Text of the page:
• Dina prepares a donor- requested marketing piece for a Chinese audience. The graphic designer sends her a piece with a stark black background. Dina immediately requests red, because black is a bad luck color in Chinese culture and red represents good luck. Black would elicit a negative reaction from her audience. Because Dina has cultural intelligence, she understands how the brochure would be received by the target audience and makes a simple change.

These are very simplistic examples and barely touch the surface of how cultural intelligence plays out in the workplace and  an organization’s outreach. Understanding and demonstrating cultural intelligence develops bonds among people that bring people together; neglecting cultural nuances breaks bonds and makes it harder to communicate.

Those who possess cultural intelligence will be well equipped to handle themselves gracefully across cultures. Combine that with high IQ and strong EQ, and your nonprofit organization is poised for success worldwide.

Welter Consulting

Welter Consulting bridges people and technology together for effective solutions for nonprofit organizations. We offer software and services that can help you with your accounting needs. Please contact Welter Consulting at 206-605-3113 for more information.

Is There Any Value for Nonprofits to Accept Cryptocurrency?

By | Cryptocurrency, Nonprofit | No Comments

Bitcoin, Litecoin, Dash, Ethereum…. what in the world is going on? It’s cryptocurrency, the blockchain-based value system that’s taking the world by storm and transforming much of the business world. That includes the world of nonprofits who find that accepting cryptocurrencies may increase their donor base and donations.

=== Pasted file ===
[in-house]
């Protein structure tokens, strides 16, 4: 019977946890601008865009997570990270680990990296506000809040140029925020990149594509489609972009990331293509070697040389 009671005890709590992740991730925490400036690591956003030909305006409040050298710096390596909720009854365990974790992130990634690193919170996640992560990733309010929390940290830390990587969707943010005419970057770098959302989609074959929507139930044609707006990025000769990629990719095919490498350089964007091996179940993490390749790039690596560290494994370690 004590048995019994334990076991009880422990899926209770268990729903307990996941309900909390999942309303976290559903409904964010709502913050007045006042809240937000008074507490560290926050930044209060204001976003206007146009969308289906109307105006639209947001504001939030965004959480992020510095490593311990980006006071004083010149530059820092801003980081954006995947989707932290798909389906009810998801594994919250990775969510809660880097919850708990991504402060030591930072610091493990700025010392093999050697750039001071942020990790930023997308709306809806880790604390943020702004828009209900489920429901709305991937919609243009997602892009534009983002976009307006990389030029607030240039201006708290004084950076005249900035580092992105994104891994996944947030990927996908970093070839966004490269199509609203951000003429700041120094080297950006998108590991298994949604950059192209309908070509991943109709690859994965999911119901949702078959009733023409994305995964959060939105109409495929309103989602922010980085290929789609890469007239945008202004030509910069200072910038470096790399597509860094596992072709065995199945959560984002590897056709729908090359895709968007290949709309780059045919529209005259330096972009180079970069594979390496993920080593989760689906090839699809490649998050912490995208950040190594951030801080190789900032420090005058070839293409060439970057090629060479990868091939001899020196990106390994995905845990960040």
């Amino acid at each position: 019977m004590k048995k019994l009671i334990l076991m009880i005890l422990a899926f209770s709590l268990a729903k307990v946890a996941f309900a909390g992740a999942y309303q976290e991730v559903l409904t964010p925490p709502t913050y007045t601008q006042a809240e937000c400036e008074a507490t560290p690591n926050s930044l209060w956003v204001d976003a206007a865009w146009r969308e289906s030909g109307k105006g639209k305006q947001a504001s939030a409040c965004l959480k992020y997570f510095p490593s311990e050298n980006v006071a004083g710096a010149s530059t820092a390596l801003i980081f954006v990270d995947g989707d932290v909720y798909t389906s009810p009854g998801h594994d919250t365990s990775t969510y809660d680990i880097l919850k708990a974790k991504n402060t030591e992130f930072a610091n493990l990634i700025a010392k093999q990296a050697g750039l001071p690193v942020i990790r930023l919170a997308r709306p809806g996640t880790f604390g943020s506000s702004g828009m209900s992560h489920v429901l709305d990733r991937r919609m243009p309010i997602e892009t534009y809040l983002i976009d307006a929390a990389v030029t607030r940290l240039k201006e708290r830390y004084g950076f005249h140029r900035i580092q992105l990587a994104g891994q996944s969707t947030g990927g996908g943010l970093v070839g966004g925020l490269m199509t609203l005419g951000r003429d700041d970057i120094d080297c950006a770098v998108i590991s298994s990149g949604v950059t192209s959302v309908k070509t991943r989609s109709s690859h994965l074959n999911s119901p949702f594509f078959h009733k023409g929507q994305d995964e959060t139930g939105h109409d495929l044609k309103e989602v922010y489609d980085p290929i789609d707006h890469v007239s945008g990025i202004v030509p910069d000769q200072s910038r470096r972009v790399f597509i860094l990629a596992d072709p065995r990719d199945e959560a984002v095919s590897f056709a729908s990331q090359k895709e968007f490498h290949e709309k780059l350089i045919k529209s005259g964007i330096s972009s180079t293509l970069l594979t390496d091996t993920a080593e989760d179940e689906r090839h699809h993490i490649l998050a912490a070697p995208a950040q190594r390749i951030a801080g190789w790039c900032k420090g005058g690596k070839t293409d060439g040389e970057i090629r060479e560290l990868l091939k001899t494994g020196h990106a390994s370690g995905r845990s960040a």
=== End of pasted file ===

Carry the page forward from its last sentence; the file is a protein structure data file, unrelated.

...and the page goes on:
What Are Cryptocurrencies?

The world of cryptocurrency was created in January 2009 when a pseudonymous author, Satoshi Nakamoto, published a white paper in an obscure online forum. “Bitcoin: A Peer to Peer Network” set forth the proposition that a distributed ledger could enable peer to peer transactions in a public, secure, and unalterable method. Blockchain technology developed out of this paper and has been quietly revolutionizing many industries including real estate, finance, and even email delivery.

Cryptocurrency was  born out of this invention and remains a controversial outcome. Unlike fiat or hard currency such as dollars, euros or yen, cryptocurrency isn’t issued by a central bank, government or authority. Individuals or companies with enough money and computing power can develop their own blockchain and issue a coin called a cryptocurrency which is then traded on an exchange. The value of the cryptocurrency fluctuates according to the supply and demand for it.

Are They Legal?

Yes, they are legal to own, buy, sell, and trade – in most countries. Some countries, such as the United States, haven’t yet issued a final decision about how to account for cryptocurrencies on your taxes or in your general ledger. Are they assets, securities, or commodities? No one is quite sure and both the SEC and the IRS have weighed in on the issue with various statements that tend to confuse the public more than offer clarity.